The COVID Performance Index compiled by the Lowy Institute ranked 98 countries’ handling of the COVID-19 outbreak. The Australian think tank ranked countries from around the world in a new interactive tool that compiles the data on confirmed deaths and testing rates.
New Zealand emerged as the world leader in controlling COVID-19, followed by Vietnam, Taiwan, Thailand and Cyprus. The worst country in the world to handle the pandemic according to the Lowy Institute was Brazil, followed by Mexico, Colombia, Iran and the United States, which ranked as the 94th country in a list of 98 countries.
China was not included in the ranking because there wasn’t enough publicly available testing data on COVID infections. The United Kingdom was ranked 66th by the Lowy Institute, while Rwanda and Sri Lanka were in the top ten (6th and 10th position, respectively).
The Lowy study reveals that on average, authoritarian countries did not have a sustained advantage in suppressing the virus and democracies found “marginally more success” than other forms of government in their handling of the pandemic.
“Although the coronavirus outbreak started in China, countries in the Asia–Pacific, on average, proved the most successful at containing the pandemic,’’ the report states. “However, Europe also registered the greatest improvement over time of any region — with most countries there at one point exceeding the average performance of countries in the Asia–Pacific — before succumbing to a second, more severe, wave of the pandemic in the final months of 2020. Synchronous lockdowns across the highly integrated European continent successfully quelled the first wave, but more open borders left countries vulnerable to renewed outbreaks in neighbouring countries.”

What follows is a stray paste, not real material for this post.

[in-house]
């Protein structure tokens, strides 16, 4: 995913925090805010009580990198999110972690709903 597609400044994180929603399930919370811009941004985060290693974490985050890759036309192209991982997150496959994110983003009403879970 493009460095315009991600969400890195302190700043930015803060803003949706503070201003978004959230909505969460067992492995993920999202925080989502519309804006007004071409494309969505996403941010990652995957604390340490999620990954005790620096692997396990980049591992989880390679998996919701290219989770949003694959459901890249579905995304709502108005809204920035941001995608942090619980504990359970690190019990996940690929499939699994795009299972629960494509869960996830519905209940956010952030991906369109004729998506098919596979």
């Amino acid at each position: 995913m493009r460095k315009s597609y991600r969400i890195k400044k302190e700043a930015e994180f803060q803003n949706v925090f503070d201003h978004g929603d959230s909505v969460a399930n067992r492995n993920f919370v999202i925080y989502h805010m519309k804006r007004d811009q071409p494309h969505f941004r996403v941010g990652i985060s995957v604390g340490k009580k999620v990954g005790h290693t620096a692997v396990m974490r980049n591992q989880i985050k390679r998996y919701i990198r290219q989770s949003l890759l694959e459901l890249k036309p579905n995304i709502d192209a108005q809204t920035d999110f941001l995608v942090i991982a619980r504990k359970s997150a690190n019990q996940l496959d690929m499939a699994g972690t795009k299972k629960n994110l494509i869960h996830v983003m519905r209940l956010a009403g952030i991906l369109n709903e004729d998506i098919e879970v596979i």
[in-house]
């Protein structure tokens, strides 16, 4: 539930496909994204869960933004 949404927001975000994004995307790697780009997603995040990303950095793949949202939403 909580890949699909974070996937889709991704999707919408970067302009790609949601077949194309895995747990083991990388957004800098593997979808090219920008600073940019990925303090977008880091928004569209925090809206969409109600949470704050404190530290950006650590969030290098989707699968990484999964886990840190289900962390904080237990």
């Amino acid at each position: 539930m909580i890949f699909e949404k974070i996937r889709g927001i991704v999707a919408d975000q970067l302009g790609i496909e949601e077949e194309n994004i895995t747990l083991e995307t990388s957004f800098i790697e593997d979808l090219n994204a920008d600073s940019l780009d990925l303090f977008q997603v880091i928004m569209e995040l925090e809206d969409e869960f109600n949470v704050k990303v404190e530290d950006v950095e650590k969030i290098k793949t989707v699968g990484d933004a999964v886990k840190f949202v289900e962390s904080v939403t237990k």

The report showed that while some democracies performed worse at the beginning of the pandemic, they pulled ahead of authoritarian and hybrid states as the outbreak worsened. Many “hybrid” regimes, such as Bolivia and Ukraine, were the least prepared to handle the virus, and countries with populations of fewer than 10 million people consistently outperformed large nations throughout most of 2020. In general, levels of economic development and differences in political systems had less of an impact on outcomes than other factors. Smaller populations, cohesive societies and capable institutions were much bigger factors.
One of the report’s authors, Hervé Lemahieu, said that countries were able to “ring fence” their populations, while their larger counterparts had issues in being able to close external and internal borders.
According to Mr Lemahieu, the research disproved the claim authoritarian regimes had an advantage in handling the global pandemic, which turned the public’s gaze toward China. “Authoritarian regimes, on average, started off better — they were able to mobilise resources faster, and lockdowns came faster,” Lemahieu said. “But to sustain that over time was more difficult for them.”
Wealthier countries were susceptible to COVID because of increased international air travel, but had more resources to fight the pandemic. “Some countries have managed the pandemic better than others – but most countries outcompeted each other only by degrees of underperformance,” the report states. “The severity of the pandemic in many countries has also changed significantly over time, with infections surging again in many places that had apparent success in suppressing initial outbreaks.”
The study measured a number of key indicators including confirmed cases, deaths, cases per million people, deaths per million people and cases a proportion of tests.